Imagine a stock market ticker slowly increasing, declining, or maintaining over the long term. Some have described this as a ping pong ball bouncing down a flight of stairs, up a flight of stairs, or on a flat surface. We have ups and downs as the baseline increases, decreases, or remains stable. We should strive to be firefighters who increase our baselines over the long term and learn to navigate the ups and downs of our surrounding changes.
Training instills the knowledge, repetition, and muscle memory needed to be effective and efficient. We have a set baseline, but everyone is different. Humans are very complex. Each member of a crew is an integral part of a complex system. Different baselines working together may produce different results in different time intervals. Crews should continually increase their individual and team baselines to prepare for those low-probability events because they are coming.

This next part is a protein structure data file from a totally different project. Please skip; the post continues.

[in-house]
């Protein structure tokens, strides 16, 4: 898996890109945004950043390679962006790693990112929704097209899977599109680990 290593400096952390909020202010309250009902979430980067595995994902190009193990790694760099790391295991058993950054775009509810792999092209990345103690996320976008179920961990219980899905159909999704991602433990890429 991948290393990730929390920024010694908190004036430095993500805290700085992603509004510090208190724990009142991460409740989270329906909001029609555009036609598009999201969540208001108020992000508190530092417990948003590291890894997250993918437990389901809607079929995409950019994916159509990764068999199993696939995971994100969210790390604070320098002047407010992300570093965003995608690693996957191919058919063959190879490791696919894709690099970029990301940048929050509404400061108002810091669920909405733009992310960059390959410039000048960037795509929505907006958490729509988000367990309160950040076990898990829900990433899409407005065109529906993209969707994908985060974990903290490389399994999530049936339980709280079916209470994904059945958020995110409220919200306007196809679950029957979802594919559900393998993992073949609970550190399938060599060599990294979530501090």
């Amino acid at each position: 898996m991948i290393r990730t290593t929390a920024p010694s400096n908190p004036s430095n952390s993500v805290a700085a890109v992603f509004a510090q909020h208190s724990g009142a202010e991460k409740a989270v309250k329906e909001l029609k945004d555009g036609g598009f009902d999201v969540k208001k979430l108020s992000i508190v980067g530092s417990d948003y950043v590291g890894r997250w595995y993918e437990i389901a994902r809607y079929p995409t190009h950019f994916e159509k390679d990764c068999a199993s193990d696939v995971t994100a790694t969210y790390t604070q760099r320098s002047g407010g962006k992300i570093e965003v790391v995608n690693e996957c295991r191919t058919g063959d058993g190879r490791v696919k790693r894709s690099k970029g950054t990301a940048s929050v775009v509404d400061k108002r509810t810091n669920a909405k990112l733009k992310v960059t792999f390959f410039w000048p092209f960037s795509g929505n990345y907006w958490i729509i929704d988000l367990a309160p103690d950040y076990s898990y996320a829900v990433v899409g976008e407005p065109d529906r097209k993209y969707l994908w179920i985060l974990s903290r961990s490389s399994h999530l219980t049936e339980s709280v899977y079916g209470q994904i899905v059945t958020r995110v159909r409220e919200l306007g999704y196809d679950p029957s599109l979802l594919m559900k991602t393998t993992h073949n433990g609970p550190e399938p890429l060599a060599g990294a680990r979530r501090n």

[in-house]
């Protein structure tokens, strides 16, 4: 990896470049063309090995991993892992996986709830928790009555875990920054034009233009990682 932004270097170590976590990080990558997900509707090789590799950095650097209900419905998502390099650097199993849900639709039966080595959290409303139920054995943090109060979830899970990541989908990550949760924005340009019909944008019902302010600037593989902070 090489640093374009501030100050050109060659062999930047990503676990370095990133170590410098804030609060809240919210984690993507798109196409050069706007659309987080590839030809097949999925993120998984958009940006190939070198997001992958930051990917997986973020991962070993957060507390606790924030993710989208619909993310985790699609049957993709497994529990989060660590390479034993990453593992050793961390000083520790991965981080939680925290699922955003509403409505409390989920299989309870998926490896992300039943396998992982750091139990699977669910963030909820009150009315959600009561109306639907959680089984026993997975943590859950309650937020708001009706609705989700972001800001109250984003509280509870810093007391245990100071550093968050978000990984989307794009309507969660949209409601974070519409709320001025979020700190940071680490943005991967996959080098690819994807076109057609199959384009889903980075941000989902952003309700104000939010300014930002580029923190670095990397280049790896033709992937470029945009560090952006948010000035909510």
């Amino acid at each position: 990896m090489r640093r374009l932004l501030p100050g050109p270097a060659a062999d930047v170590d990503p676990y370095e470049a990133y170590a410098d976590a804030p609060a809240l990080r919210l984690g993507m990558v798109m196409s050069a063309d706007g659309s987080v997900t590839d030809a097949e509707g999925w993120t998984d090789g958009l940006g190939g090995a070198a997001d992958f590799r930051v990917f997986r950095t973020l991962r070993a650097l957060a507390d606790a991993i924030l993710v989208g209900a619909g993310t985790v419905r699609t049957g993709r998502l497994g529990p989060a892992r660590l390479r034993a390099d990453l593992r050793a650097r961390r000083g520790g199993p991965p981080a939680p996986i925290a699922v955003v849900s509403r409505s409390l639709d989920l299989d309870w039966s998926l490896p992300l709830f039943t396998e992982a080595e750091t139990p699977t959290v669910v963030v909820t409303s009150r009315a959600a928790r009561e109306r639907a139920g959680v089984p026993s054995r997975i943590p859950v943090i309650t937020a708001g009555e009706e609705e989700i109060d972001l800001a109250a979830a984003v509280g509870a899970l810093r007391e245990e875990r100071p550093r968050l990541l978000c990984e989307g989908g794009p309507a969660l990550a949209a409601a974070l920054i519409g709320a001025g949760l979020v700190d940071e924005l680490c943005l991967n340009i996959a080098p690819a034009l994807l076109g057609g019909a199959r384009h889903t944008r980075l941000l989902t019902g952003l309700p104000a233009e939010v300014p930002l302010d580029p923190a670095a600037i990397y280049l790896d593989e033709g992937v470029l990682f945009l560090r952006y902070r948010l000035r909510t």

How are your crew’s culture, training, preparation, daily routines, physical fitness, and mental fitness contributing to your initial conditions? While we may be physically ready, our minds need to be sharp and vice versa. As a fire service, we must continually be diligent to take the extra time to prepare ourselves mentally and consciously think through our everyday, mundane actions that may save lives. It’s easy to ignore the simple things we know are important. Are we getting enough sleep before shift? Are we looking at the soles of our boots before throwing them on the truck? Are we taking note of the subtle different noises our pump is making? Are we training on the low-probability events? Are we working well as a team? These types of questions are endless, but they all contribute to the improvements of our initial conditions.